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Deer Outlook 2011

by Terry Knight

California hunters kick off their rifle deer season on August 13 when the A zone opens. That’s followed by the B, C and D zones which, with a few exceptions, open on Sept. 17. The X zone openers range from Sept 17 to Oct. 1. The spring hatch produced a record number of birds and there was a good carry-over from last year.

According to Department of Fish and Game (DFG) sources, hunters can expect a season similar to last year where the hunter success ranged from as high as 49 percent in X5A to as low as 4 percent in D11.

Here is a rundown of the deer zones:

In the A zone, searing temperatures and dry conditions will greet California deer hunters for the opening of Zone A coastal deer season. That’s the bad news. The good news is that deer herd is holding its own. The wetter than normal spring did help the deer herd, especially in the southern sections of the A zone. The other good news is there is excellent antler growth due to an abundance of food. According to DFG, hunters can expect a season similar to last year, where the success rate was about 24 percent. This is the largest deer zone in the state, stretching from Willits in the north to Los Angeles in the south. As expected, the best hunting will be in the northern section of the A zone. Here, the deer numbers are actually increasing in some areas. Counties like Sonoma, Mendocino and Lake have a stable deer population and this year there is plenty of water and food. The deer will also be widely scattered. As you go farther south, even with a wet spring, the deer herds have been suffering from drought conditions that occurred in previous years which makes for fewer legal bucks.

The B zones are the one bright spot for California deer hunters. This year there is plenty of water and the herd is in good shape and even increasing. If I was allowed only one deer tag, I would choose a B zone tag. Last year, hunters enjoyed a 24 percent success rate. Northern Lake and Mendocino counties hold some monster blacktail bucks and one of the top areas is near Covelo. Every year bucks that will have 16- to 20- inch racks are taken from this area. Early in the season, the bucks will be at the higher elevations, but with the first rain they will head downhill to their wintering grounds. If I only had one week to hunt then I would pick the final week of the season. Not only will the deer be on the move, the does will be going into rut and bucks will chasing them. Plus, the weather will be cooler making hunting more comfortable.

Hunters who opt for a C zone tag are hoping for early storms to get the deer on the their migration path which will up the success rate. The C zones stretch from Butte County to the Oregon border. Overall, the DFG predicts the hunter success will be similar to last year where there was a roughly a 15 percent success rate. (Reminder, C zone tags are considered "premium" tags in regard to the DFG draw process)

Swinging over to the D zones, the hunter success will vary from as high as 15 percent down to a miserable 4 percent. The D3 zone will offer some of the best hunting. As in many of the zones, weather will play a critical role in hunter success.

As for shotguns the most popular are the 12 gauge pump or auto in either the 2 3/4- or 3-inch shell size. A few hunters use 3 1/2-inch shells but they tend to give a kick and you really don’t need a gun that powerful. You want to use either a full or modified choke and the best shells are the turkey loads in size 5 or 6 shot. Most sporting goods stores sell special turkey loads that come in a box of 10 shells.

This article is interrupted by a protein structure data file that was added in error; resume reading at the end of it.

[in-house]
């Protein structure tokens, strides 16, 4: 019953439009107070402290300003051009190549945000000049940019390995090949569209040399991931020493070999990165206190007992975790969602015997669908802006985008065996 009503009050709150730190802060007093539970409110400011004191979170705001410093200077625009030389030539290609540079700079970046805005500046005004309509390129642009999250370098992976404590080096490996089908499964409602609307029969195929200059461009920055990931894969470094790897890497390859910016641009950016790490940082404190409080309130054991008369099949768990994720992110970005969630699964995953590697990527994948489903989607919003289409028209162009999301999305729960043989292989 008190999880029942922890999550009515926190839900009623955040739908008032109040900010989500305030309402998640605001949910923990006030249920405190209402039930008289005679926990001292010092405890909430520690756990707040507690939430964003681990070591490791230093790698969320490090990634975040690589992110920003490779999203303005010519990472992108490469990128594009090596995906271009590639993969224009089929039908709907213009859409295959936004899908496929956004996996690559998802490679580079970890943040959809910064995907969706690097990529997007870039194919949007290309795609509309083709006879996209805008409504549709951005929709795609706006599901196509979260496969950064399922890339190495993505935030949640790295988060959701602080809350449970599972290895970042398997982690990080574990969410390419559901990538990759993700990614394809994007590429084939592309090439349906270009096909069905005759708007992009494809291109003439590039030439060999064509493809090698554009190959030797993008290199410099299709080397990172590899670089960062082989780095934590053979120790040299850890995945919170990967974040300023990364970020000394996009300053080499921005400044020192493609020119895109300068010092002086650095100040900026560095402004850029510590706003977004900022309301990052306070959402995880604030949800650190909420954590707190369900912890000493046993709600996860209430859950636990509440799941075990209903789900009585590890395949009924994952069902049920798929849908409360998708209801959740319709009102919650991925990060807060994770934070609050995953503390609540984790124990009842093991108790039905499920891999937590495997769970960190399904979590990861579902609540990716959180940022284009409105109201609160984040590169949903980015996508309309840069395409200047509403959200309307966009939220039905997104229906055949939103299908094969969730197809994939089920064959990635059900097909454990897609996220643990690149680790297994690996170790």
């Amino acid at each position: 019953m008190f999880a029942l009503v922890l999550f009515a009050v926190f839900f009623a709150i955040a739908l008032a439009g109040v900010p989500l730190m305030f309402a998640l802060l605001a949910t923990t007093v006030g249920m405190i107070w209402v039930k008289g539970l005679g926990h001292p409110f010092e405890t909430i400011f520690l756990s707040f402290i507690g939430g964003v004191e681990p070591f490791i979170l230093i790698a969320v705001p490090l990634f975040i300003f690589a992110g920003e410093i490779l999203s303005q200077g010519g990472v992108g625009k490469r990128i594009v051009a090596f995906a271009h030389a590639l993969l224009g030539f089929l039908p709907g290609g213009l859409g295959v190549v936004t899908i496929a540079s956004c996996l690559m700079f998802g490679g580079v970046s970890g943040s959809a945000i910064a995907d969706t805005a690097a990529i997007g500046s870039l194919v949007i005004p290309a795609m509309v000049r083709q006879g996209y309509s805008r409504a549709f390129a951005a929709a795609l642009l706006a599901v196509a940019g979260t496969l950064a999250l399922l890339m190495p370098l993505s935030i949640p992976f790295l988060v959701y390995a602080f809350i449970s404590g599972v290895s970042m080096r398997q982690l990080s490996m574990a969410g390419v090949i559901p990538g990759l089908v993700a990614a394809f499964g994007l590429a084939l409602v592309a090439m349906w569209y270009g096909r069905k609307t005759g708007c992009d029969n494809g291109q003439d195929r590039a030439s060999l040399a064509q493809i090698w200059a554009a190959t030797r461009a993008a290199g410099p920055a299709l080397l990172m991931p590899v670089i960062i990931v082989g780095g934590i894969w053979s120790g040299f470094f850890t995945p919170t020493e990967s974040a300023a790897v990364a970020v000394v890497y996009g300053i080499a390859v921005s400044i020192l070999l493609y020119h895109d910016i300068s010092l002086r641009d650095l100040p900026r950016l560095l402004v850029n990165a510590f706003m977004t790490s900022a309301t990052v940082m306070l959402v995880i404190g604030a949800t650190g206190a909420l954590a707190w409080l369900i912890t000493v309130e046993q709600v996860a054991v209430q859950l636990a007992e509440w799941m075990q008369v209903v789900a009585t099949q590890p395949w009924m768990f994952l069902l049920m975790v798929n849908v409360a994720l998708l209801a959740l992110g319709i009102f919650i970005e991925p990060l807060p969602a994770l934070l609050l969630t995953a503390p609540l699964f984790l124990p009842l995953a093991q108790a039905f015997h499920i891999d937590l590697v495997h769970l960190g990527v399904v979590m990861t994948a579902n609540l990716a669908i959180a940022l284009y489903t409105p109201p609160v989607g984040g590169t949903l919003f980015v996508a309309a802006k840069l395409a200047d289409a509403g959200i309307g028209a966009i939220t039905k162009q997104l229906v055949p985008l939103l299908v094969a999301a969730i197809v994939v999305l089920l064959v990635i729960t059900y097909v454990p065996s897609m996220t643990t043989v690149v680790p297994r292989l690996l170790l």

For the hunters who lucked out and drew one of the coveted X zone tags ("premium tags") the chances of bagging a trophy mule deer buck are good. But, even here there are some areas that produce few deer.

The hunter success rate can also be misleading. It goes without saying that the hunters who know the areas will be the most successful. It’s also the old story of the hunters who do their homework end up having a better chance of bagging their buck. If you’re hunting a new ranch then use the first two days of your hunt to familiarize yourself with every square foot of the place. You should be able to locate the area you plan on hunting in the dark. Most hunters wander on a new area and just start hunting. If they haven’t jumped a buck by 10 a.m. they get discouraged and go home and say the area has little or no deer. You should plan on hunting most of the day, not just a few hours in the morning.

Another critical fact is the time of the year that you plan to hunt. The opening weekend always draws the bulk of the hunters, but is normally the worst time to hunt. Plan on doing most of your hunting the last two weeks of the season. Weather is another major factor. If a storm hits, even a minor one, the hunting can change dramatically. Bad weather always puts deer on the move, especially the bucks. Instead of bedding down early, they will be out feeding most of the day. That’s when you should be hunting. Deer hunting is much more than just shooting a buck. It should be a total experience of camping, enjoying the woods and companionship of your fellow hunters. Bagging a buck is the bonus.

Terry Knight Articles

Terry Knight conducts several training seminars annually on hunting wild turkeys throughout Northern California. He was instrumental in organizing the first Wilderness Unlimited Wild Turkey Seminar in 1994, the success of which led to partnering with the California DF&G and the National Wild Turkey Foundation, in 1996, to form the Wild Turkey Expo. He is also the past-president of the California State Chapter of the National Wild Turkey Federation.

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